Group Pushes New Guidelines for Alzheimer's Disease Testing
Brain imaging and cerebrospinal fluid tests may help diagnose the disease.
July 13, 2010— -- HONOLULU -- Tests involving brain imaging and screening proteins find in the in cerebrospinal fluid (CSF) can now be used clinically in diagnosing Alzheimer's disease, according to new guidelines proposed by a working group from the National Institute on Aging and the Alzheimer's Association.
If adopted, the guidelines would be the first major update in diagnostic criteria for Alzheimer's disease since 1984.
The working group, chaired by Dr. Guy McKhann of Johns Hopkins University in Baltimore, presented its proposal here at the International Conference on Alzheimer's Disease (ICAD), seeking the first outside comment from the medical community.
The proposal said "probable Alzheimer's disease" can be diagnosed in patients with clinical dementia in the absence of a documented long-term decline in cognitive function if the results of any of five specific imaging or CSF tests are positive.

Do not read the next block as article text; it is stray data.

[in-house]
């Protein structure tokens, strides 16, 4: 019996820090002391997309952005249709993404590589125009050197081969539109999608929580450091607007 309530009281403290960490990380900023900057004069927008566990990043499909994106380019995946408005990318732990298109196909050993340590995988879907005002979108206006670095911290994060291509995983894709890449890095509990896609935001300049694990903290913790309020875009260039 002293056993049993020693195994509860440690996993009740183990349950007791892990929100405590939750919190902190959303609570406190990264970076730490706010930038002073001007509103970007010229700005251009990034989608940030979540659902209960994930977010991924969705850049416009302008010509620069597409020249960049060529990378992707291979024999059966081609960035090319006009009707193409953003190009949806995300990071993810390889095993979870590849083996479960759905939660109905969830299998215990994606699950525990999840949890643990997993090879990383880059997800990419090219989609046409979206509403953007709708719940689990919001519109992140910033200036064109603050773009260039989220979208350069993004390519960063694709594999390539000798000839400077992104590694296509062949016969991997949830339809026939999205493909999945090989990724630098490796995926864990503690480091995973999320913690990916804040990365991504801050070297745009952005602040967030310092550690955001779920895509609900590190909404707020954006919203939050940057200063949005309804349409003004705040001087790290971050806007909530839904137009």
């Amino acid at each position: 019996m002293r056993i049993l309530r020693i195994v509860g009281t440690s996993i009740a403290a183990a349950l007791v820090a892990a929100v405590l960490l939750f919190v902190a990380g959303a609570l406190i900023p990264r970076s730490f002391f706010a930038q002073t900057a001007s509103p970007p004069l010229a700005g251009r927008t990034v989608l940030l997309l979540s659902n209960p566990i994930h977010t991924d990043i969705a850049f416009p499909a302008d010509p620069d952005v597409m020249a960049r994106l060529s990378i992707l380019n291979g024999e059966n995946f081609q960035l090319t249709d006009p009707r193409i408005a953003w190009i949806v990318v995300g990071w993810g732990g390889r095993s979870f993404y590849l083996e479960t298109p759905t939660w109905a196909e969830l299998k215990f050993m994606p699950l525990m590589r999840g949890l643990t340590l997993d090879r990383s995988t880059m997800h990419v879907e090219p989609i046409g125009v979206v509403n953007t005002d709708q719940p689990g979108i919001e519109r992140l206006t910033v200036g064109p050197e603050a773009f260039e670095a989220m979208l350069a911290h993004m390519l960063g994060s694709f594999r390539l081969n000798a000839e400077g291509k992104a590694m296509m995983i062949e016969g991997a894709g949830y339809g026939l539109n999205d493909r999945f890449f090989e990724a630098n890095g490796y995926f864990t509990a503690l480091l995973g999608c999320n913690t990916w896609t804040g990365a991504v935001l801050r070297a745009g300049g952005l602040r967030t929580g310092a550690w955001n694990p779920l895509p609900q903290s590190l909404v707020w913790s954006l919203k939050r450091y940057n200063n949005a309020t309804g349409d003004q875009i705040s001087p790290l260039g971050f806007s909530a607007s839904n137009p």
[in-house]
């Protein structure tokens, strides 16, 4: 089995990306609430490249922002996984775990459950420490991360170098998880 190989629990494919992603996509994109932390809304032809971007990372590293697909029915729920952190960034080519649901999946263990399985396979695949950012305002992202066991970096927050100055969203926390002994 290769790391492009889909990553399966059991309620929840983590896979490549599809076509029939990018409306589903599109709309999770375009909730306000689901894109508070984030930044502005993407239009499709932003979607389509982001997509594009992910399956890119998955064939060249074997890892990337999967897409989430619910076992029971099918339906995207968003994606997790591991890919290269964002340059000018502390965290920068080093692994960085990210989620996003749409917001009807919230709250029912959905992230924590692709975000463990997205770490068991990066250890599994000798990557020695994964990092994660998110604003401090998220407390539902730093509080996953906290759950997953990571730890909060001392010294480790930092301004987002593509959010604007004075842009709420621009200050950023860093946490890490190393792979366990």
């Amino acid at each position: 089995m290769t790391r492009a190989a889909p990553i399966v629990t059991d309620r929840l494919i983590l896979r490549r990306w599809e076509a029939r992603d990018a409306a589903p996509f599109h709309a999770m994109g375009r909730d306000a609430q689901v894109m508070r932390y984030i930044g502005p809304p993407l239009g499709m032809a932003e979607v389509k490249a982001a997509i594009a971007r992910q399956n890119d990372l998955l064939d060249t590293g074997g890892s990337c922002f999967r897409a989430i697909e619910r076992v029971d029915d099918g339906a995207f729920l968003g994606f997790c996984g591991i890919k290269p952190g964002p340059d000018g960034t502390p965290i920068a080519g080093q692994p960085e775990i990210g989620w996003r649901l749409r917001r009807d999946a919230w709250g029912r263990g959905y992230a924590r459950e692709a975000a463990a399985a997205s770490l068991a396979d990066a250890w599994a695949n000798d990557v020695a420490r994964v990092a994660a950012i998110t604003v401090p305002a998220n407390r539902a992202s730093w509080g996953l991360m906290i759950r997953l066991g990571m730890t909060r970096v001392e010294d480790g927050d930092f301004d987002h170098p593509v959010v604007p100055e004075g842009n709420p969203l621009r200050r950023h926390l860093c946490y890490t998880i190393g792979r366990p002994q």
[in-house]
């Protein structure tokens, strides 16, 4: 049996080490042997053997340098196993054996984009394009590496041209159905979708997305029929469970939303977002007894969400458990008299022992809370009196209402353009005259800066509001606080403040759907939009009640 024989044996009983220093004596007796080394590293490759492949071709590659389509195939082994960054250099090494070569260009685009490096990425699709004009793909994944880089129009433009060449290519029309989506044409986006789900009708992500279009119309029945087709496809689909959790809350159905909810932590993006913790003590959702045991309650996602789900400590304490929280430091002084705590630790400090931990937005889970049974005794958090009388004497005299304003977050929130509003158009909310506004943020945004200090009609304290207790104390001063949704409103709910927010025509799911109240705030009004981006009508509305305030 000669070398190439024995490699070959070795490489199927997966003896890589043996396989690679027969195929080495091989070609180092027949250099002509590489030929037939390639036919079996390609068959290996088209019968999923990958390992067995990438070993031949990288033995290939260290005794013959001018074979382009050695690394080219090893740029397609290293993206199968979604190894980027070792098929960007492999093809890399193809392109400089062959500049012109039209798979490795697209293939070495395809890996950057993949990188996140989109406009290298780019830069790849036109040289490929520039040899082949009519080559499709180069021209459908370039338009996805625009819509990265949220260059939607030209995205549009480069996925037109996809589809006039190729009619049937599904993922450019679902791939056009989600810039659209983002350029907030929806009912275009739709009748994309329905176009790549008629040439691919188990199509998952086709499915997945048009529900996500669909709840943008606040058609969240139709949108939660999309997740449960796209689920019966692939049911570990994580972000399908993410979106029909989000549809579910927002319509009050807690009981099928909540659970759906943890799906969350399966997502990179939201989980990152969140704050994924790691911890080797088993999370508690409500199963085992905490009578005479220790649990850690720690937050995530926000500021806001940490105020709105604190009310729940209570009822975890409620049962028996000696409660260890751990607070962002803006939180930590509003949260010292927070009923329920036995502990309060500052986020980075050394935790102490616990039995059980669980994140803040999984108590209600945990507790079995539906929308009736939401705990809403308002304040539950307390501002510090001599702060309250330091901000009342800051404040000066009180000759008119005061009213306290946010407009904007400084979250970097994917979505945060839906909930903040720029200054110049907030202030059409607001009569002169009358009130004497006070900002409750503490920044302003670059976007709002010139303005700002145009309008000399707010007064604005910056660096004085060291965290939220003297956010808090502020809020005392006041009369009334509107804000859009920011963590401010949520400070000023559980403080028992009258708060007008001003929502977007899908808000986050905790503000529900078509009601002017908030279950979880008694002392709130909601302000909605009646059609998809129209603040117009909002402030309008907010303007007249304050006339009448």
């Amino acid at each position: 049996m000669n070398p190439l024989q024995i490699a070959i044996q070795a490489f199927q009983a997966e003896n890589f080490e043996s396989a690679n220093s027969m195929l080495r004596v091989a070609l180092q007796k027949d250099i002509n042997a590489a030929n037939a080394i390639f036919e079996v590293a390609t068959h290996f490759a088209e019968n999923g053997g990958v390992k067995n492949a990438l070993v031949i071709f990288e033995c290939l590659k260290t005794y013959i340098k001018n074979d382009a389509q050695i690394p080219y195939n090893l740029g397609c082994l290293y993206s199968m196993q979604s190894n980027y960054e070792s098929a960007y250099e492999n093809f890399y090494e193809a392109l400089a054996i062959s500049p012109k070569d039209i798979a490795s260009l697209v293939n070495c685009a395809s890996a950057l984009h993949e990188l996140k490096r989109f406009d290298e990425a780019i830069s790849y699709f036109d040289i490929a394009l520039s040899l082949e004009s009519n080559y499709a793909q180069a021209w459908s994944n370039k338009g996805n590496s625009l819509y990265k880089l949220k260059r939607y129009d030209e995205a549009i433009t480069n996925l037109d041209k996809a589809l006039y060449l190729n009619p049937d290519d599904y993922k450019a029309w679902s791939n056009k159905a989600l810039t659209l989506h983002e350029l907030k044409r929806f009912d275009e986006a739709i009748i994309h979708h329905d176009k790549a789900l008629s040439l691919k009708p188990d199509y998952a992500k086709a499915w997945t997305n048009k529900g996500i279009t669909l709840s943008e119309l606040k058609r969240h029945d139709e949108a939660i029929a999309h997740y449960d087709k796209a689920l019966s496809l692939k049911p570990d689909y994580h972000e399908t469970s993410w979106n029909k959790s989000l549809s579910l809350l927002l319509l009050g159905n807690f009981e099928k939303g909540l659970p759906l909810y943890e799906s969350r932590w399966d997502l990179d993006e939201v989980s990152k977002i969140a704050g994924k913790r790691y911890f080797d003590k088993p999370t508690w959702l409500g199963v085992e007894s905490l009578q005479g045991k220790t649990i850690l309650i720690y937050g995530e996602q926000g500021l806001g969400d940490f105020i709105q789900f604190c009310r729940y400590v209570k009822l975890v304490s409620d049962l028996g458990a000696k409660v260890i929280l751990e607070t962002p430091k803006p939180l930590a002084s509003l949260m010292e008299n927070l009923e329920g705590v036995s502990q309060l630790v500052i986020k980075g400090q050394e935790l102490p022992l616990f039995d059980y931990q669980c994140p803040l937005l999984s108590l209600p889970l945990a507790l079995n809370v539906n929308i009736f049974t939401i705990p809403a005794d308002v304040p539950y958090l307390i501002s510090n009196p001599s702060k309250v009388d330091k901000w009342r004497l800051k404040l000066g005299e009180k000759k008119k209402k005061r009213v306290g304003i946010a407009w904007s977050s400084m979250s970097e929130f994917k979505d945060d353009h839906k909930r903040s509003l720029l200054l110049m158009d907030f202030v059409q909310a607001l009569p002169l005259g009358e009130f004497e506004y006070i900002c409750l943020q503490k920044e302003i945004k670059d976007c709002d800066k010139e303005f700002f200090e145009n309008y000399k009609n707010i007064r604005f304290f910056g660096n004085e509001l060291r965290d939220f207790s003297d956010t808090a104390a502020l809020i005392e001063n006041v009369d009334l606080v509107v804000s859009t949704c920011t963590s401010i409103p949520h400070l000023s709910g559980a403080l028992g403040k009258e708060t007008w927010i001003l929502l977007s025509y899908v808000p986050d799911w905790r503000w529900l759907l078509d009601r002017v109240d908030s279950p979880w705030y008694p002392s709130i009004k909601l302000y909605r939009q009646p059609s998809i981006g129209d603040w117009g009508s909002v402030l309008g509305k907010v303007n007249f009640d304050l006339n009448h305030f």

The proposed guideline would still reserve a definitive diagnosis for patients after they died, on the basis of autopsy findings.
Previously, diagnosis of probable Alzheimer's disease was based solely on clinical presentation, with other potential causes of dementia such as cerebrovascular or Parkinson's disease ruled out. It also established age cutoffs and implied a requirement for extensive neuropsychological testing.
"These criteria have some shortcomings that need to be addressed," the working group wrote in its report. "Some relate to lack of knowledge at the time of the development of the original criteria. Others relate to the vast expansion of our knowledge of the biology of [Alzheimer's disease]."
Besides the new science on biomarkers and imaging of brain abnormalities, other advances include better ways to distinguish dementias with different causes. And it is now understood that memory impairment is not "always the primary cognitive deficit in all patients" with Alzheimer's disease, the working group indicated.
But one prominent Alzheimer's disease researcher contacted by MedPage Today and ABC News called the inclusion of imaging and biomarker data in diagnosis at this point "a step in the wrong direction."
ABC News Live
24/7 coverage of breaking news and live events